Tag Archives: Investment

Seeing The Future Sometimes Only Needs Looking Under The Hood

The-JetsonsSome (or most) news blurbs deserve (or require) more big-picture consideration than what is immediately prevalent on the surface. Coverage of GM’s investment of $500M in Lyft is just one example. While part of GM’s hoped-for returns is based on the opportunity for providing fleet cars for Lyft’s services, a more “sexy” consideration is the development of self-driving cars. If you look with broader goggles, the implications for both are much larger than what they seem.

First off, numerous car manufacturers are developing products specifically to serve the shift to car sharing. Just this past September, I met with a representative of Citroen in Paris who explained how they are looking at alternative ways to find revenues in this new economy without selling vehicles – and they are certainly not alone. If micro-payments can revolutionize politicking, investment and charity, why can’t the same be said for larger ticket items like automotive, housing or even luxury accouterments?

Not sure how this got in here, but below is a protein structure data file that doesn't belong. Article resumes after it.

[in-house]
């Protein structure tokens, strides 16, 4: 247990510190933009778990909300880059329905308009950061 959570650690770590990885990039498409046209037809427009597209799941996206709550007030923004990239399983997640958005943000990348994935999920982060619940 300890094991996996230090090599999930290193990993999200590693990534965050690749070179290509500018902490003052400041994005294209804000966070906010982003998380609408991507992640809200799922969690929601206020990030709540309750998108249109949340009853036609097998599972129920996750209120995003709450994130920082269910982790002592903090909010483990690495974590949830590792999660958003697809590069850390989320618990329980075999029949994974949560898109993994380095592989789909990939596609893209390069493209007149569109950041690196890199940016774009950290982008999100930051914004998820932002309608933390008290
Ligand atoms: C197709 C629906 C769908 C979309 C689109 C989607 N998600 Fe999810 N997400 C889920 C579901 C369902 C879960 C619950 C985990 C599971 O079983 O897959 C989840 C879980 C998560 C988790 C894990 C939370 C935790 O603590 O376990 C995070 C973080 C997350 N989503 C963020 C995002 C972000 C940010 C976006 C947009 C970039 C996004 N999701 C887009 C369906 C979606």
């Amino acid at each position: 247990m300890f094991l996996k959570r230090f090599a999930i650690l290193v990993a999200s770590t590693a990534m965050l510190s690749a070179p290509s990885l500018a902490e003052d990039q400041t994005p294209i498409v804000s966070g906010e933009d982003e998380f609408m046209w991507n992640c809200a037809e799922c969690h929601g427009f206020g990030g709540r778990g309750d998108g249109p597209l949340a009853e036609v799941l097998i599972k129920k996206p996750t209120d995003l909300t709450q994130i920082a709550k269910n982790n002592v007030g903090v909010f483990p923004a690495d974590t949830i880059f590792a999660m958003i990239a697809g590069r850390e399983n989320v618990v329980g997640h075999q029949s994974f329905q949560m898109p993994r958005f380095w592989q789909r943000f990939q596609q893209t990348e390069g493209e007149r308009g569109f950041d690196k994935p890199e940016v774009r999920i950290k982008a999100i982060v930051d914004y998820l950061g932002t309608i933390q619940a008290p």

The self-driving cars offer an even more exciting opportunity that comes with its own set of numerous implications far beyond individuals transporting themselves without having to focus on driving. Over coffee with Jason DaPonte, Transport For London’s Director of Innovation, we had a great conversation about the future and how self-driving cars could absolutely affect people’s normal use of subways, buses and trains. In fact, there’s every possibility that those vehicles could become an integral part of a municipality’s services – or modes of transportation. If you thought controlling buses, trains and subways was a feat, imagine what it’ll be like when hundreds or thousands of automated cars are whizzing around a congested city like London!

With all this, there are a lot of unknowns and a lot of time to pass before we figure things out. We will probably look back at the airport challenges of Uber and Lyft, or the growing legal parries with Airbnb’s lodging structure and chuckle about how quaint they were. Ultimately, with the growing shared economy and smarter use of technology to do the mundane, it requires a sense of how these pieces fit within the big picture to really grasp our future.

Who knows, maybe that kick-ass transportation of THE JETSONS is not so far-fetched anymore…

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What’s Up With Narrow-Mindedness When Judging Technology Firms?